Kelley Hunt's last album, The Beautiful Bones, was released in 2014, but the veteran singer says the wait for new material is almost over, as she's hard at work on at least one new recording at the moment. Hunt will bring plenty of songs from her past and a few new ones with her when she performs at The Cotillion Ballroom Saturday night.
Jedd Beaudoin: Can you tell me what the difference, for a performer is, between writing your own material and relying on outside writers? Because that's a world of difference in many ways.
Kelley Hunt: When I was much younger and starting out, just cutting my teeth on being a musician, I did do a lot of other peoples' music because I had to. I was writing songs back then but I wasn't a seasoned writer. It also helped me find my own voice. Literally and on another level.
As a songwriter, the world is always changing around us. As a writer, I see things through my own lens. I reflect on what's happening around me, not all songs are about me personally but every song is a commentary on my own experience, other peoples' experiences. Current events. There's a lot to write about, especially these days. But I think another way to look at that is music has always been really pivotal in how our country experiences change and how it inspires change.
If you look at somebody like Mavis Staples and the Staple Singers, when they started working in support of Dr. Martin Luther King during the Civil Rights movement, that was a pivotal moment in history. She is still doing that. We've actually done shows together and she's as dedicated now as she ever was.
As a writer, there are challenges involved. I feel very, very lucky to be able to say the things I want to say in the way that I want to say them and have them be out in the world and have a career because of that.
How often does it happen that you've revisited a song from earlier in your career and said, "Oh! That's was 23-year-old me was actually writing about. I know this now because I'm 36-year-old me"?
That's an interesting question. I've never been asked that. As somebody who is getting ready to do my seventh album and possibly the eighth in the same year, from time to time I do go back into my song catalog and I do cull through things and bring a song or two back into the current repertoire and it is interesting. And you know what else is interesting is that there were some observations I was making when I was first started out that kind of surprise me that I was having that to say at that time. As a songwriter, I think one of our hopes is that some of our work will seem timeless. I hope for that as well.
You are known to do brand-new songs in the live setting, which I think is very cool because the listener is getting something that they don't know. They're getting something special.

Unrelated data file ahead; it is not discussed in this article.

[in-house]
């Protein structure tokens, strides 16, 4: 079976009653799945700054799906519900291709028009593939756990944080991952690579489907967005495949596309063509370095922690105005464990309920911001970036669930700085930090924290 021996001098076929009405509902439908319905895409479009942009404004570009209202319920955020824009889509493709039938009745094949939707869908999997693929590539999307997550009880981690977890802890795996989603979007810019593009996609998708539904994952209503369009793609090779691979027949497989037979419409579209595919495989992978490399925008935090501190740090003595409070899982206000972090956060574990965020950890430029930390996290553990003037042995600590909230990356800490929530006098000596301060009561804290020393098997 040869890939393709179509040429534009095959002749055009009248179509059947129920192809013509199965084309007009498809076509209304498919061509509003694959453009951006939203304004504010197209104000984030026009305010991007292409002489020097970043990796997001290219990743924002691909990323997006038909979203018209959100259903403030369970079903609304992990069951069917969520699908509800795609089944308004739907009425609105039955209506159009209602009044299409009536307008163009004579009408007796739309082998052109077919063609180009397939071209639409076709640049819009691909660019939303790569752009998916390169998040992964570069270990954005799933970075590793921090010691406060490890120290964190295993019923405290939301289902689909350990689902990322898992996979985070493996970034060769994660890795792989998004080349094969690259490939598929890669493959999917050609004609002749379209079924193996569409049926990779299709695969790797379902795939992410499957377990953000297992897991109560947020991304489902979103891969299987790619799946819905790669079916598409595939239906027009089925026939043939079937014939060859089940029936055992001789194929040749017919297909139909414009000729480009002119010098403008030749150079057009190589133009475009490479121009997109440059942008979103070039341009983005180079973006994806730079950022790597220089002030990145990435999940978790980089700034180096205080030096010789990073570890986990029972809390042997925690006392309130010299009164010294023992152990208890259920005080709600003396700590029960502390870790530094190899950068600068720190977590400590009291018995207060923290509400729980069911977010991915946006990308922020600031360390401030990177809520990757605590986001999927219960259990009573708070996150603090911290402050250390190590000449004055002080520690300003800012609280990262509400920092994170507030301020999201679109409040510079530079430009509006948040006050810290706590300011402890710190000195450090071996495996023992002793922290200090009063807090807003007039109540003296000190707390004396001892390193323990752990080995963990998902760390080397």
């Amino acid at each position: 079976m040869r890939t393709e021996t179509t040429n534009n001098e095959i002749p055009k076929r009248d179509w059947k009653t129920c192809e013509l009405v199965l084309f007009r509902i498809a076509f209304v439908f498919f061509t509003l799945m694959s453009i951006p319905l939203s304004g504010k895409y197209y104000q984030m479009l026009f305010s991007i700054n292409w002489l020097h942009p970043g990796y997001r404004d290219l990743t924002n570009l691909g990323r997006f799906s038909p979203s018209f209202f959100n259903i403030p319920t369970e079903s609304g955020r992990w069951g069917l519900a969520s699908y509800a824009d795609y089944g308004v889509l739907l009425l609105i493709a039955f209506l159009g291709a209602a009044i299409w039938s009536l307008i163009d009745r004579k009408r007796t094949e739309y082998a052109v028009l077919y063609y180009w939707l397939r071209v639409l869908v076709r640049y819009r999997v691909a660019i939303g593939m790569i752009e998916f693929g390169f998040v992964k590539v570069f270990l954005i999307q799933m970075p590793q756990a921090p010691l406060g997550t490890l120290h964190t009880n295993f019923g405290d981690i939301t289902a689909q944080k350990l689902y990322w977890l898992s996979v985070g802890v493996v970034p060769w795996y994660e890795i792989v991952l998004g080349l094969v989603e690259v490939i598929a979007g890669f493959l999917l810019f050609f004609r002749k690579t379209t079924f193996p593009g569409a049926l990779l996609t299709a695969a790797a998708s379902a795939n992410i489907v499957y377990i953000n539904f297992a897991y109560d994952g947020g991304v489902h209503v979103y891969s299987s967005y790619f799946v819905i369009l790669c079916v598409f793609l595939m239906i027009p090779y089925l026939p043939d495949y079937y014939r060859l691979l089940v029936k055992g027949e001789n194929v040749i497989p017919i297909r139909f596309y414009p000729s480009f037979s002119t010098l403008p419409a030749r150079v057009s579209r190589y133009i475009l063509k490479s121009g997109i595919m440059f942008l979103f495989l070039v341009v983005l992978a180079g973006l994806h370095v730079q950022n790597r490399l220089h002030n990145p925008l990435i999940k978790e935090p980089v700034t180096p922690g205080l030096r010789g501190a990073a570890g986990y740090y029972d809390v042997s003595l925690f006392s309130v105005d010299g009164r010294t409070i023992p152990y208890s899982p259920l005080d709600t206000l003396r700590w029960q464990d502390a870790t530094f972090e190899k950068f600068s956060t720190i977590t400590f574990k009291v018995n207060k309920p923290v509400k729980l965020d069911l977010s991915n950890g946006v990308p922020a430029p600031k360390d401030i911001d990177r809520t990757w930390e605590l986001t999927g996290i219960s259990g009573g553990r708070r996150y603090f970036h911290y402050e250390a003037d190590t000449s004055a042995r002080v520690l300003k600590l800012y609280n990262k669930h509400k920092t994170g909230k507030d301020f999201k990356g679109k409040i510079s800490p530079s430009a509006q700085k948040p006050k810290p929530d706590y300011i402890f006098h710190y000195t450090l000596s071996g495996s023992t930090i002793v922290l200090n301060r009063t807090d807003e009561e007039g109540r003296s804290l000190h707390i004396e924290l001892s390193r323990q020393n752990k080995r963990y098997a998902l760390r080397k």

It's like pulling the curtain back and being an insider and saying, "Hey, you guys, I'm getting ready to do a new record and here's something we're considering for it!" I might not even say that much. I might just say, "Here's something new" and people tend to perk up. It's like you're letting them in on your process.
That's a real important part of it for me. I know that's not the way that some artists do it but it's a vital part of what I do. It breathes new life into the material that we're considering.
Making a new record at a time when so many people are saying, "Why bother creating new music because nobody's buying it" and "Live performance is where it's at, you have your catalog, just draw from that"… so, why do it now?
I've never stopped being a touring artist, that's always been part of who I am. I've never stopped writing and releasing new music.
I think people are so hungry for new music no matter when that's occurred. You're right, we have so much access because of social media and the Internet and the business has changed a lot. I think there's a heightened awareness that there's a lot of cool stuff out there if we want to discover it, we want to see what it is. For me, as someone who's been an ongoing touring artist, there's still a curiosity about what's going to happen next. The format might be different. It might be released as a single, as a digital download, it might be packaged with a DVD to go with it. Who knows?
As long as you're engaging your audience both online and in person, I've found that, for me, I don't know why it works but it does. I think a lot of it has to do with the rabid support of my fans, both brand-new fans that have just heard of me and fans that have been along for the ride since I first played The Cotillion.
If somebody's interested or they feel like they've discovered you they become part of your artistic journey.